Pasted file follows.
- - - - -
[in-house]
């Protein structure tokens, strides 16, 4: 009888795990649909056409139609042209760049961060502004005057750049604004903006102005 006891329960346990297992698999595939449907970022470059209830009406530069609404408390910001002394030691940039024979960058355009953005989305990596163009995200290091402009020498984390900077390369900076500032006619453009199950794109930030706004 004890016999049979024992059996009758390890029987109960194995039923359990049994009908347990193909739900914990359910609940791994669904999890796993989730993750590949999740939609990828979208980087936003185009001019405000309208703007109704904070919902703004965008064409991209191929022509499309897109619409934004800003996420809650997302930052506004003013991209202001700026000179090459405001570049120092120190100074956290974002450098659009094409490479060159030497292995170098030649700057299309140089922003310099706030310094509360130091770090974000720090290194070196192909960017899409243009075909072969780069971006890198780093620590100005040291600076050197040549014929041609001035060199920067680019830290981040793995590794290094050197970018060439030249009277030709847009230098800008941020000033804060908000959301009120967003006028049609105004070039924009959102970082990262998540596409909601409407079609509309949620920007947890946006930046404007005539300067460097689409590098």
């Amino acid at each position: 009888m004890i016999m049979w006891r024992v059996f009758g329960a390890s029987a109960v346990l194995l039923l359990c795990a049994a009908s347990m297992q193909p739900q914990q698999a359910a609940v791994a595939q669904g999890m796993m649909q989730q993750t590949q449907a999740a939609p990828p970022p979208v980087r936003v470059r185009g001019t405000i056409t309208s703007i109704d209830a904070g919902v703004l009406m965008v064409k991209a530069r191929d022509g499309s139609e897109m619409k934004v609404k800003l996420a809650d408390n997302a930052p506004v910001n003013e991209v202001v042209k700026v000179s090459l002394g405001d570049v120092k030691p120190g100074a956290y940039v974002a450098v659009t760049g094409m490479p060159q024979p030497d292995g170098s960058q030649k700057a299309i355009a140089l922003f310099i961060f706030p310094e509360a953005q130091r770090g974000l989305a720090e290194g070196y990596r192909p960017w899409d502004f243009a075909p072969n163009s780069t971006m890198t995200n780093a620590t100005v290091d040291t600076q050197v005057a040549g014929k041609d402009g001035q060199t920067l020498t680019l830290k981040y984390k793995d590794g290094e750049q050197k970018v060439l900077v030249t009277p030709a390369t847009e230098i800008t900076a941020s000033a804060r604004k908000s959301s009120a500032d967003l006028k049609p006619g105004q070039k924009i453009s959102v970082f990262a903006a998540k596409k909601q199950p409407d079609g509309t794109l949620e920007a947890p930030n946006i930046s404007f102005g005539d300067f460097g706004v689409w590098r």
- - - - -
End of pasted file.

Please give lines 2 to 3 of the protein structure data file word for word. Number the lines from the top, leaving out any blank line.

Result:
């Protein structure tokens, strides 16, 4: 009888795990649909056409139609042209760049961060502004005057750049604004903006102005 006891329960346990297992698999595939449907970022470059209830009406530069609404408390910001002394030691940039024979960058355009953005989305990596163009995200290091402009020498984390900077390369900076500032006619453009199950794109930030706004 004890016999049979024992059996009758390890029987109960194995039923359990049994009908347990193909739900914990359910609940791994669904999890796993989730993750590949999740939609990828979208980087936003185009001019405000309208703007109704904070919902703004965008064409991209191929022509499309897109619409934004800003996420809650997302930052506004003013991209202001700026000179090459405001570049120092120190100074956290974002450098659009094409490479060159030497292995170098030649700057299309140089922003310099706030310094509360130091770090974000720090290194070196192909960017899409243009075909072969780069971006890198780093620590100005040291600076050197040549014929041609001035060199920067680019830290981040793995590794290094050197970018060439030249009277030709847009230098800008941020000033804060908000959301009120967003006028049609105004070039924009959102970082990262998540596409909601409407079609509309949620920007947890946006930046404007005539300067460097689409590098």
């Amino acid at each position: 009888m004890i016999m049979w006891r024992v059996f009758g329960a390890s029987a109960v346990l194995l039923l359990c795990a049994a009908s347990m297992q193909p739900q914990q698999a359910a609940v791994a595939q669904g999890m796993m649909q989730q993750t590949q449907a999740a939609p990828p970022p979208v980087r936003v470059r185009g001019t405000i056409t309208s703007i109704d209830a904070g919902v703004l009406m965008v064409k991209a530069r191929d022509g499309s139609e897109m619409k934004v609404k800003l996420a809650d408390n997302a930052p506004v910001n003013e991209v202001v042209k700026v000179s090459l002394g405001d570049v120092k030691p120190g100074a956290y940039v974002a450098v659009t760049g094409m490479p060159q024979p030497d292995g170098s960058q030649k700057a299309i355009a140089l922003f310099i961060f706030p310094e509360a953005q130091r770090g974000l989305a720090e290194g070196y990596r192909p960017w899409d502004f243009a075909p072969n163009s780069t971006m890198t995200n780093a620590t100005v290091d040291t600076q050197v005057a040549g014929k041609d402009g001035q060199t920067l020498t680019l830290k981040y984390k793995d590794g290094e750049q050197k970018v060439l900077v030249t009277p030709a390369t847009e230098i800008t900076a941020s000033a804060r604004k908000s959301s009120a500032d967003l006028k049609p006619g105004q070039k924009i453009s959102v970082f990262a903006a998540k596409k909601q199950p409407d079609g509309t794109l949620e920007a947890p930030n946006i930046s404007f102005g005539d300067f460097g706004v689409w590098r």